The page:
If, following the stance in step S49, the player releases right stick 17, one proceeds to step S53 and causes the at-the-ready stance to be abandoned. After step S51 and step S53, one returns to the standing pose of step S46.

During this basic action, one can use the weapon one is holding by shifting it from one hand to the other. The detection method of right stick 17 differs, with no change in the operation of left stick 16.

Next player character 201 will be allowed to hold a weapon called a magic punch, and with reference to FIGS. 13 through 15 and the action of causing this weapon to be operated will be described. The magic punch is a weapon by which an enemy character is hit from a remote position by extending the punch part that is attached to the end of the hand part. By moving right stick 17 forward as shown by the arrow in FIG. 13, hand part 203 a held by character 201 shown in FIG. 14 is caused to be extended, causing punch part 203 b to reach as far as a remote position, as shown in FIG. 15. To retract punch part 203 b, it suffices to operate right stick 17 as shown by the arrow as shown in FIG. 13.

Next player character 201 will be allowed to hold a weapon called a slingshot, and with FIGS. 16 through 18 and the action of causing this slingshot to be operated will be described. A slingshot is a weapon in which rubber joins the two prongs of a Y and flings, say, a stone into the distance by the impelling force of the rubber. By pulling right stick 17 as shown by the arrow in FIG. 16, character 201 is made to pull rubber 204 a as shown in FIG. 17, and in this state he is moved left and right by right stick 17 to aim left and right, and when the aim is decided, right stick 17 is released, causing slingshot 204 to shoot. FIG. 18 shows the character after having shot the slingshot.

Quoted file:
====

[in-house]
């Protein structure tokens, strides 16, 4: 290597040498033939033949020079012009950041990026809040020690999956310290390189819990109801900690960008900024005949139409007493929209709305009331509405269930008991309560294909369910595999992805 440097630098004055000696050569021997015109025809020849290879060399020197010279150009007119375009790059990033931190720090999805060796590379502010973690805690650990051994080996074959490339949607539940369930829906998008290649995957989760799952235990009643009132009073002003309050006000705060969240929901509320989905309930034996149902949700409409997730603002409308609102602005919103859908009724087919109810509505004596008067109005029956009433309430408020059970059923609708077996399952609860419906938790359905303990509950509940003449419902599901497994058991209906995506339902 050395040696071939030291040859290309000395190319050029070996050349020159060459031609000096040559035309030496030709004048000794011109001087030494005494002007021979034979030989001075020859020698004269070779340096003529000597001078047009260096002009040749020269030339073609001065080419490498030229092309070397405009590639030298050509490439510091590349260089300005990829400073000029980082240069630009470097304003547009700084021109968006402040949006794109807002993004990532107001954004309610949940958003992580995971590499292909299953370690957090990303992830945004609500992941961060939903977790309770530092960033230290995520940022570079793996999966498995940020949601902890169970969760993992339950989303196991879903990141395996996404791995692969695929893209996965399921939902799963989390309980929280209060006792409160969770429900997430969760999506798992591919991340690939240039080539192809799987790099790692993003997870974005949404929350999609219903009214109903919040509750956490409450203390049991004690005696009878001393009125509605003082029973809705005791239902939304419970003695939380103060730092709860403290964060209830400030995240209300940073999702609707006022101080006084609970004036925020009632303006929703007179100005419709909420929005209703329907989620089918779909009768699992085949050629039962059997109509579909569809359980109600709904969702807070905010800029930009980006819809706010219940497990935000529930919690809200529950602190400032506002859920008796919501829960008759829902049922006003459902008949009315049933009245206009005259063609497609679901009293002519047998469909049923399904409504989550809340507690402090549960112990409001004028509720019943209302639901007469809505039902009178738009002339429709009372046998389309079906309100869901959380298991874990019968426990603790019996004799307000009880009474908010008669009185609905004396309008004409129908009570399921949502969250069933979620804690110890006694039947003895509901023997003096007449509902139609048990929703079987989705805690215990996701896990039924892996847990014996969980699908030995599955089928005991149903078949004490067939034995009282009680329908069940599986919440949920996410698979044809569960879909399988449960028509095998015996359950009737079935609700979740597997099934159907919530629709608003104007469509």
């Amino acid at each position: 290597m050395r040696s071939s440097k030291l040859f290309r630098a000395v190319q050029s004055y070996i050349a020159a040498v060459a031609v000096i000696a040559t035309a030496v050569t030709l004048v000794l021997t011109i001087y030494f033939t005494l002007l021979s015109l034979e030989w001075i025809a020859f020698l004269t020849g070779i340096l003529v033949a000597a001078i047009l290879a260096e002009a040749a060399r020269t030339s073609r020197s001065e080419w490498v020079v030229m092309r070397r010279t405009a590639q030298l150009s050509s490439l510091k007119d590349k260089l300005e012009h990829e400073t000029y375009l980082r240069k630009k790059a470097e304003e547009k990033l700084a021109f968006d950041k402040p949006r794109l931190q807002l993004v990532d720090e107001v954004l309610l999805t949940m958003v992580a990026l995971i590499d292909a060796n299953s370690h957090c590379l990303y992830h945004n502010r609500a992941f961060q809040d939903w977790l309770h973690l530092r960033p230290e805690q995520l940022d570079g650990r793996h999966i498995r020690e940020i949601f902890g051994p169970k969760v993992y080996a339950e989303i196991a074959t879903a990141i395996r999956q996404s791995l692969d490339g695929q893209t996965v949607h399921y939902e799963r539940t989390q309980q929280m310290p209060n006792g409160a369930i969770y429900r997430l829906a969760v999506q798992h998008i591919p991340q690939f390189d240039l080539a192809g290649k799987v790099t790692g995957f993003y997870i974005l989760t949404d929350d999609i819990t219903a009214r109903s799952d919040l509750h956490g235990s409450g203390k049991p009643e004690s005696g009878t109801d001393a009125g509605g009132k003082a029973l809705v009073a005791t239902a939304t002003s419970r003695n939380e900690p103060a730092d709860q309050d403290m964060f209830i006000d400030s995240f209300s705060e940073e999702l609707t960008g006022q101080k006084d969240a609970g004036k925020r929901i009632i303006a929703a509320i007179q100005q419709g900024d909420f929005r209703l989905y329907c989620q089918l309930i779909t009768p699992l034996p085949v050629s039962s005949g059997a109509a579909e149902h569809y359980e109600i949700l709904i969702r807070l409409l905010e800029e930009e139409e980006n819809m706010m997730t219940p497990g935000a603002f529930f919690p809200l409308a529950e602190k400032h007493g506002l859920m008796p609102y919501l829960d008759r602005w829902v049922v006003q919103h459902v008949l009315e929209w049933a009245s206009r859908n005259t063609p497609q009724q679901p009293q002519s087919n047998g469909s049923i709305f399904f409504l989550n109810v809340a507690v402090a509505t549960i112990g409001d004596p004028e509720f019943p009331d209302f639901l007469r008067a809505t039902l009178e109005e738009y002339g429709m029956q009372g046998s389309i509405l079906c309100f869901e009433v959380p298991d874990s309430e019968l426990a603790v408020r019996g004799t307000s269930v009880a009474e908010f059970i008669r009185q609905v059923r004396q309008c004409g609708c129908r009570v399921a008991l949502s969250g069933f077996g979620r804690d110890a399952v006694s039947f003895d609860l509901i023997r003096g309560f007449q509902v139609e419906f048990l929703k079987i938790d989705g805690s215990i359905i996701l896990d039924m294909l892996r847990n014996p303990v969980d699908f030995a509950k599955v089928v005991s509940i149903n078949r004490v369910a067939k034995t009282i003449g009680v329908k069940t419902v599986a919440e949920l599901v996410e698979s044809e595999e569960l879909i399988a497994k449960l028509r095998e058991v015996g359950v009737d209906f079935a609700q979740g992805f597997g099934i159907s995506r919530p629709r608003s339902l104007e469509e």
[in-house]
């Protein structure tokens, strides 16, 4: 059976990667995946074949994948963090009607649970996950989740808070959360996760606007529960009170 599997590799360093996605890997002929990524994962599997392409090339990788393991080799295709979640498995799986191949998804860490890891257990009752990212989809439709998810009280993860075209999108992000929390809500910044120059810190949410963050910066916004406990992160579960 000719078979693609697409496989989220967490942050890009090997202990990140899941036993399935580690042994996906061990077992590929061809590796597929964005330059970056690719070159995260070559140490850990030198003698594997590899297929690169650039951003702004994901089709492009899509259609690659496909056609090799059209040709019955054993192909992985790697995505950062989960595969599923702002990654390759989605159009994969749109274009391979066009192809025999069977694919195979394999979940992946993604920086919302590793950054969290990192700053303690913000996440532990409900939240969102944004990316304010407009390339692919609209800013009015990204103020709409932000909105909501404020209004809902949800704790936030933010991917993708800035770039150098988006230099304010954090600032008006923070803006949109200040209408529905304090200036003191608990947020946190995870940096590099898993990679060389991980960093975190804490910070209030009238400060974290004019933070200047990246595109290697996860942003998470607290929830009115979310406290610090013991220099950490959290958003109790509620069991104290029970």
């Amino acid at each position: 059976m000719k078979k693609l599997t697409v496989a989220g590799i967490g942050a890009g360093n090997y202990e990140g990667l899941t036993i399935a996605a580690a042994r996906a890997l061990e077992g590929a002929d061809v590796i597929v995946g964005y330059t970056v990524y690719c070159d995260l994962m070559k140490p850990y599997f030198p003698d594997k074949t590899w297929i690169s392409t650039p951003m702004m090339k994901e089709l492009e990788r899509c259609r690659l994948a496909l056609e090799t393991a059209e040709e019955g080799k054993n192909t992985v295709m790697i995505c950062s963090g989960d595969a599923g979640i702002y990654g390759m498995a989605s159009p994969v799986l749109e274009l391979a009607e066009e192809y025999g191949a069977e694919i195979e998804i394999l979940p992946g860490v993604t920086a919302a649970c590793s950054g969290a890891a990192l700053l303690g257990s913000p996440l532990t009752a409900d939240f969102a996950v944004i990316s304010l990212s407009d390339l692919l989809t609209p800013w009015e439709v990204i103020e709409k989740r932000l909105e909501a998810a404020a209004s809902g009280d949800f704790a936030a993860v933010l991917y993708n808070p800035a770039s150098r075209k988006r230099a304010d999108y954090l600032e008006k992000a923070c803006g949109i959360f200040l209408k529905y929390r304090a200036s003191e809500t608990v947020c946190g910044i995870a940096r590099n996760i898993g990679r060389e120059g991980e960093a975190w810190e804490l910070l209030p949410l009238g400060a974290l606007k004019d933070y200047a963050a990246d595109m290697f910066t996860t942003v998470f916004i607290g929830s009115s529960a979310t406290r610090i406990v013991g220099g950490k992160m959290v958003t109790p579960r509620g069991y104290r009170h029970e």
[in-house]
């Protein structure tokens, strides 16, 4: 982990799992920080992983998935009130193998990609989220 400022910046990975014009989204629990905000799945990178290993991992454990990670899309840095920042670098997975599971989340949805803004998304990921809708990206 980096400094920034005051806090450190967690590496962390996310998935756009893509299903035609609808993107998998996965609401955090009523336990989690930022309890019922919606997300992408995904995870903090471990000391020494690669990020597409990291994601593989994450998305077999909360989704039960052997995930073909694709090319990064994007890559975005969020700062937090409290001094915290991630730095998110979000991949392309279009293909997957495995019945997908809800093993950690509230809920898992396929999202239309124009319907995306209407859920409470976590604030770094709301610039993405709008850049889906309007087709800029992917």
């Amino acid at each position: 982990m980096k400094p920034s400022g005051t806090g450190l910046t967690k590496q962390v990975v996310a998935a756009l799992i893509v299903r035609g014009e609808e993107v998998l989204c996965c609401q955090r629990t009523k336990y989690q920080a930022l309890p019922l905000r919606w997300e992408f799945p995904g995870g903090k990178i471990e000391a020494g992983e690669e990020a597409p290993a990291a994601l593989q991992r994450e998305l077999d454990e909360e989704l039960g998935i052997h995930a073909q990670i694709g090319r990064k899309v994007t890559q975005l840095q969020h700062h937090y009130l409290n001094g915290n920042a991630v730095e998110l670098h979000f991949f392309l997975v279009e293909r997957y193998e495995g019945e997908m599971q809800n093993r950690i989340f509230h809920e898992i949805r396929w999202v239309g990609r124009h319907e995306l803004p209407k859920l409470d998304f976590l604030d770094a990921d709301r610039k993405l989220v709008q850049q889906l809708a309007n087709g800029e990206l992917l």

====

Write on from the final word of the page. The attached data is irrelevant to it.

Next player character 201 will be allowed to hold a weapon called a flying dragonfly, and with FIGS. 19 and 20 and the action of causing this flying dragonfly to fly through the air will be described. Flying dragonfly 205 is an implement that produces buoyancy by causing propeller 205a to rotate, and it can fly through the air by having the character hold it in his hand. By turning right stick 17 as shown by the arrow in FIG. 17, propeller 205 a is caused to rotate, and character 201 makes it fly through the air as shown in FIG. 20.

Next, player character 201 will be allowed to hold a radio controller, and with FIGS. 21 and 22 and the action of making a car move with this radio controller will be described. Here the car (radio-controlled car) runs in the direction in which right stick 17 is tilted. That is, if the right stick 17 is tilted straight forward as shown by the arrow in FIG. 21, the radio-controlled car proceeds straight forward, and if right stick 17 is moved right or left as shown by the arrow, the radio-controlled car runs with its steering wheel turned right or left. FIG. 22 shows a scene in which player character 201 is operating radio controller 206.